Poached trees that were taken recently on Vancouver Island in the Mount Prevost area near Cowichan, B.C. are shown on Sunday, May 10, 2021. Big trees, small trees, dead trees, softwoods and hardwoods have all become valuable targets of tree poachers in British Columbia as timber prices hit record levels. THE CANADIAN PRESS/Jen Osborne.

Tree poaching from public forests increasing in B.C. as lumber hits record prices

VICTORIA — Big trees, small trees, dead trees, softwoods and hardwoods have all become valuable targets of tree poachers in British Columbia as timber prices hit record levels.

Forestry experts and officials say reports of people sneaking into public forests to illegally saw down firs, cedars and maples are rising.

Recent prices for B.C. softwood lumber reached $1,600 for 1,000 board feet compared with about $300 a year ago.

“It’s an economic motive for sure,” said Matt Austin, a B.C. Forests Ministry assistant deputy minister. “These trees can be pretty valuable.”

While the trees may be lucrative on the black market for thieves, they play a more vital stewardship role in the forests, Austin said.

Government natural resource officers have investigated situations where the poachers have caused environmental damage by taking down large Douglas fir or red cedar trees near sensitive waterways, he said.

“These big trees, they’re providers of a whole variety of ecosystem benefits in terms of the stability of the banks and riparian areas, the habitat for wildlife, including cavity nesting birds that need these larger trees.”

Austin said he arrived at a scene near Nanaimo on Vancouver Island where a would-be thief cut down a large Douglas fir but it didn’t go as planned and the tree was left to rot.

“In this case, the tree had fallen away from the road and just put it in a position where it was going to be really difficult to get it out, so they just walked away,” Austin said.

In January, municipal forester Shaun Mason said he started to investigate reports of dozens of fir trees being cut down inside North Cowichan’s 5,000-hectare municipal forest reserve on southern Vancouver Island.

“I’d say from the end of January to early February, there’s one particular area where we noticed a significant increase in timber cutting and obvious theft because there is no authorized cutting in that area,” he said. “It started in one specific area and it kind of quietened down for a couple of weeks and then it popped up again.”

Mason said the trees that were cut down were between 10 and 20 metres tall, but there are also signs of people cutting dead trees, which leads to speculation that people are looking for free firewood.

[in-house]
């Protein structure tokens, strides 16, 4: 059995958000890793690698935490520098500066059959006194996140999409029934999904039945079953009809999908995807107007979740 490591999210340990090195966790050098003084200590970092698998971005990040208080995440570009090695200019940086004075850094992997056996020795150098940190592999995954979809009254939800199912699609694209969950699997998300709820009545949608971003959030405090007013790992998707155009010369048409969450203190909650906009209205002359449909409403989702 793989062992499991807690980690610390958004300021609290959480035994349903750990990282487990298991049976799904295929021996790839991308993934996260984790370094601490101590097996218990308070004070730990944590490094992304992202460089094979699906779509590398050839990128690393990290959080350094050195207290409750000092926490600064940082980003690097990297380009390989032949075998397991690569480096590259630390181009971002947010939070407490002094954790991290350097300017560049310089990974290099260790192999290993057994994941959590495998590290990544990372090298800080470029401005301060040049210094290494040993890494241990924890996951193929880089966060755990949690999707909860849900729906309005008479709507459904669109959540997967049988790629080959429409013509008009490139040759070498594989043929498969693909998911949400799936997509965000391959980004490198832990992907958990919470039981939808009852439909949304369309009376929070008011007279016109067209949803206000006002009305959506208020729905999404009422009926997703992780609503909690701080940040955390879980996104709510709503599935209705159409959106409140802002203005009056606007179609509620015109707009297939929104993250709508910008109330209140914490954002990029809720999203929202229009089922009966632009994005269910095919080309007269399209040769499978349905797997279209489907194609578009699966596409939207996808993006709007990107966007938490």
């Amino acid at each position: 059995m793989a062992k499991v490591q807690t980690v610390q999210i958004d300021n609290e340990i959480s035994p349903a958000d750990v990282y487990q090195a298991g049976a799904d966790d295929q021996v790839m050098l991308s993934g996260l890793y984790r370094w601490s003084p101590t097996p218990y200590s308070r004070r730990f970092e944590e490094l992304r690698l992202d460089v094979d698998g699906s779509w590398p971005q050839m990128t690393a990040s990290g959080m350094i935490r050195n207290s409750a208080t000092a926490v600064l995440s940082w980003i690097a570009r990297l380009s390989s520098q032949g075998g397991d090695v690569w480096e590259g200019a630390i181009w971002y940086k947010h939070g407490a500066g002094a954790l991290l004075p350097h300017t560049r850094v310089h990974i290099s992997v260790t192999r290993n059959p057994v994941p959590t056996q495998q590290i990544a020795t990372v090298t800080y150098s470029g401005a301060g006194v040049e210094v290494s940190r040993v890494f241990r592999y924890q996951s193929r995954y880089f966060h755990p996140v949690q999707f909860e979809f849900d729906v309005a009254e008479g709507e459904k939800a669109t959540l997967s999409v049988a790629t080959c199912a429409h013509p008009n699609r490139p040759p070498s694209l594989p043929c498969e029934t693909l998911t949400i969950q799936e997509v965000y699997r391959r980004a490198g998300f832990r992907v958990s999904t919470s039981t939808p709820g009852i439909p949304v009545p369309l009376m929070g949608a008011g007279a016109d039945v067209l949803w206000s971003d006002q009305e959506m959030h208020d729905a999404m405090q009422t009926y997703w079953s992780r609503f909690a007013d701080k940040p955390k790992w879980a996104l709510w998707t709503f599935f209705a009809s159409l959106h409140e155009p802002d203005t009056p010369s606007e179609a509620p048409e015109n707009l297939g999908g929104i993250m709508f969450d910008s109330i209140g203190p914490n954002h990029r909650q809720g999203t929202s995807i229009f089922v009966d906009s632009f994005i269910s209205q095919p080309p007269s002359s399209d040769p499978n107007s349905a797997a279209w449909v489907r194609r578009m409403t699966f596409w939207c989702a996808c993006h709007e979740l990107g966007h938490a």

“My suspicion is given the high price of a cord of firewood and just given the lack of availability in our general area, it is resulting in people going to these open areas and cutting trees for the purposes of firewood,” he said. “On average, I probably get three calls a week, and have for a long time, from people looking for firewood permits.”

The B.C. tree poaching issue has captured the interest of Prof. Terry Sunderland, a tropical forestry expert at the University of B.C.

Sunderland said he is captivated by the similarities of the illegal logging issue in B.C. compared with his studies in countries in west-central Africa.

“It’s amazing,” he said. “I’m a professor of tropical forestry at UBC and all the issues I’ve been dealing with, illegal logging, protected area encroachment, illegal farming, human-wildlife conflict, and I move to Canada and you have these very same issues in a country which is completely different.”

Sunderland said in Africa, people believe they have customary rights to take trees from forests, while in B.C., forests are largely public but subject to strict regulations and permits.

“Here it’s an outright case of illegal logging, whether it’s for firewood or lumber,” he said.

Sunderland said the high lumber prices are likely driving the thefts, but they’ve also resulted in the cutting down of other tree species beyond firs and cedar.

“There’s been instances of individual maple trees being targeted, particularly the older ones, which have obviously really nice grain and that nice hardwood finish,” he said.

Hardwoods are typically used in high-end furniture, Sunderland said.

Austin said the large firs and cedars have many uses and can command high prices.

“What I have heard is that there are certain potential unique uses for these trees,” he said. “The big diameters are worth more money not just because there’s more wood there, but because you can do larger-dimension things like a table top, or I have heard of a bar top being made.”

He said provincial data over the past dozen years indicates hundreds of tree poaching instances that range from abuse of firewood permits, to cutting outside of permitted logging zones and taking individual trees from parks or Crown forests.

Since 2009, the province has received 1,135 complaints about illegal logging and issued 966 violation tickets that total $123,700, he said. The province has also handed out more than $1 million in administrative penalties for contraventions of authorized harvest permits, said Austin.

The penalties under the Forest and Range Practices Act for being found guilty of damaging or destroying Crown timber include fines of up to $1 million, three years in prison or both, Austin said.

Natural resource officers, conservation officers, the RCMP, municipal officials and members of the public patrol forests, he said.

Mason said North Cowichan has stepped up forest patrols in recent months. He said theft of the tree resource is secondary to protection of people.

“Our No. 1 concern is for the safety of the public and even the people committing these acts,’ he said. “Falling trees is an extremely dangerous activity and it’s even more dangerous when we’ve noticed people falling blown-over trees.”

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